Ben Kingsley Brings Gravitas to ‘The Boxtrolls,’ But He’s No ‘Serious Actor’

Despite a mantle packed with awards, including an Oscar, and a knighthood honoring his artistic contributions, Ben Kingsley doesn’t consider himself a “serious actor.” In fact, he contends, there’s no such thing.

Kingsley is long known for his incredible range in such roles as the Indian leader in Gandhi, the shrewd mob boss Meyer Lanky in Bugsy, German accountant Itzhak Stern in Schindler’s List and charismatic but brutal British gangster Don Logan in Sexy Beast. But lately he’s been on a tear with more fun-loving and fantastical portrayals – among them, the faux-villain the Mandarin in Iron Man 3 and Marvel One-Shot: All Hail the King, and the intimidating Mazer Rackham in Ender’s Game.

In The Boxtrolls, the new 3D stop-motion animated film from Laika (Coraline, ParaNorman), Kingsley delivers a bravura – and almost unrecognizable – vocal performance as Archibald Snatcher, the baroque and grandiose exterminator who targets the underground creatures raising an orphaned boy (Isaac Hempstead-Wright of Game of Thrones).

As the actor revealed during a roundtable conversation with the press, he managed to realize the delightful and dizzying character all while literally laying down on the job.

Ben Kingsley: My publicist was in the room just before you chaps came in and she was remarking on [the Boxtroll puppets on display]. She said “Oh my goodness – they really are wearing clothes!” And they are – that’s not plastic, that’s fabric. Every single article of clothing on our models was handmade, hand-stitched, and the camera loves and captures all of this detail. If they’d made any shortcuts, the audience would not be as hypnotized as they are, truly, by this film. I say “the audience” – I’ve seen it with one other person in the cinema, my agent, but we were speechless afterwards, and I do gather there’s a growing consensus from everyone I’ve spoken to that this is a really great movie. It’s totally captured people – they love it. It’s the detail!

How much insight into the process did you get while the movie was being made?

I did get a glimpse. I didn’t go to the animation studio because I recorded in the United Kingdom, and the studio as you know is in America. But they did send over a small clip that they’d animated of a speech I gave in the film, which I recorded fairly early on in the process, and as you can hear from my Archibald Snatcher, I played with vowel sounds and I put the letter “H” in words were there isn’t one, and I really wanted to push the envelope of the ambition and neediness in his voice. And the particular speech was about ambition, how he describes that lesser creatures – like the Boxtrolls, who he considers lesser creatures – have a limited imagination and ambition, and great men like himself have a higher degree of ambition. It’s a fascist speech, basically – it’s a horrible speech if you analyze it politically, but it’s said in this grandiose manner that I use and he sort of, with his henchmen, gets away with it. And I saw the sequence, and he’s walking down a flight of stairs and there’s a little phrase I used with the speech and they accompany it with this extraordinarily flamboyant hand gesture where Snatcher scrapes back a few strands of hair and continues down the stairs. And I thought, “Yeah, everything that I’m doing with my voice they’re taking and they’re using,” so it was very exciting.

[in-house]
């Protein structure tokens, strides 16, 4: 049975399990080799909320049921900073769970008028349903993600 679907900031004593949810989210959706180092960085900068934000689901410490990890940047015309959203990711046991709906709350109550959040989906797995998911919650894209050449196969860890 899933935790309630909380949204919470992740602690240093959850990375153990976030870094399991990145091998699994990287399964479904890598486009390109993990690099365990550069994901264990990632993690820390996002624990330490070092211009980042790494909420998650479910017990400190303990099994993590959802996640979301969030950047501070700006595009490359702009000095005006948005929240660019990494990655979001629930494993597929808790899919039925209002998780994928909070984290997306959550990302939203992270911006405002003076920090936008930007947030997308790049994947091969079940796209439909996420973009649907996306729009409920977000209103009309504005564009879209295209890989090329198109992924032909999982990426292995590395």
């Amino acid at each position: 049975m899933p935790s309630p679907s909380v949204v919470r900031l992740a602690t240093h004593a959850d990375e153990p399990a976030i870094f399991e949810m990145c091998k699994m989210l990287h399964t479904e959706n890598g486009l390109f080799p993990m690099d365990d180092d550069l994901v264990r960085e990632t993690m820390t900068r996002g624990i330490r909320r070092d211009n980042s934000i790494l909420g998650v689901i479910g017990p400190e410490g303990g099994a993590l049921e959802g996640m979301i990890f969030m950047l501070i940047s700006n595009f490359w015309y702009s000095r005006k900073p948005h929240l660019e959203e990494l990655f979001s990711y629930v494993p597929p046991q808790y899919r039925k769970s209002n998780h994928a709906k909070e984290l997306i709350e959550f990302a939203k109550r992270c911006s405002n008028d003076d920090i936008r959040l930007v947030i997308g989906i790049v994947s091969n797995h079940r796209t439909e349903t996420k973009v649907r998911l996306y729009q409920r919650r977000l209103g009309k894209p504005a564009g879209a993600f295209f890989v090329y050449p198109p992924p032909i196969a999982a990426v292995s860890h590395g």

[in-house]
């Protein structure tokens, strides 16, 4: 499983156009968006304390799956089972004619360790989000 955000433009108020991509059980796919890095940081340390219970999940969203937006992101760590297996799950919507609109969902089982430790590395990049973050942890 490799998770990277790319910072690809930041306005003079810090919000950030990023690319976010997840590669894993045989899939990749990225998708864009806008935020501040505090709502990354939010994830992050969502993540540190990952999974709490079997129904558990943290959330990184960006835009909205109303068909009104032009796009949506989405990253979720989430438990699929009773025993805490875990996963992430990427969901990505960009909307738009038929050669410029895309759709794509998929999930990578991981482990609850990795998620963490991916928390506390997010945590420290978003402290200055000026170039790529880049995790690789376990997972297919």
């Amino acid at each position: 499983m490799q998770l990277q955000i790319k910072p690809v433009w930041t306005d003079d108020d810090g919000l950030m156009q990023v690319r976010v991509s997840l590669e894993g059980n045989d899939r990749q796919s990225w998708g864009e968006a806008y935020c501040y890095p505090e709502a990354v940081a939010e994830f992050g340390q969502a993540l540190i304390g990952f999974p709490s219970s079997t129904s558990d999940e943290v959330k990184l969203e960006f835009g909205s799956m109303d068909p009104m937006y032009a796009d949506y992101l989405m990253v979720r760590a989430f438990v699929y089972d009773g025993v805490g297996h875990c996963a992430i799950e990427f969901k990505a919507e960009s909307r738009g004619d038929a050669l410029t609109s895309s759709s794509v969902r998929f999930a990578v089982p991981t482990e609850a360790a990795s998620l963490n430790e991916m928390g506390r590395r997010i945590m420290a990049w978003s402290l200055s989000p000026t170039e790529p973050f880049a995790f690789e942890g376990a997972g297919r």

How did you construct Snatcher’s voice? Where you channeling anyone, or any character?

When you see the model you see that he has an enormous pot belly and that accentuated physically the fact that he is kind of parasitical, hungry, greedy, grabbing, snatching. And I wanted the voice to come from that almost-echoing emptiness inside him, his distended belly. There are a lot of London people that I work with in the film business who work in the studios, and they have very strong, pronounced London accents, so that was never difficult for me, to hit the London accent. But to have the voice come from a different part of me and to sound as if it’s coming from him – at first I tried recording standing up, and I found that I was moving far too much and that my voice was coming from where it should come for me. Then I tried sitting down. And then I tried lying down – there he was! So within a few minutes of arriving at the studio, a studio with which I am very well acquainted, they said “Sure!” and they rigged up this amazing seat and footrest and got the microphone there and got the script there. And then I refused to move. I kept saying to myself, “Don’t make any gestures while you’re talking, because if you do you’re compensating for something that’s not in your voice. It has to come from the voice.” So I was basically horizontal and not moving and let it all come from me to the microphone.

How did you find Snatcher’s alter ego, Madame Frou Frou?

[In Frou Frou’s high-pitched, French-accented voice] It just came out of my mouth! Just playing around.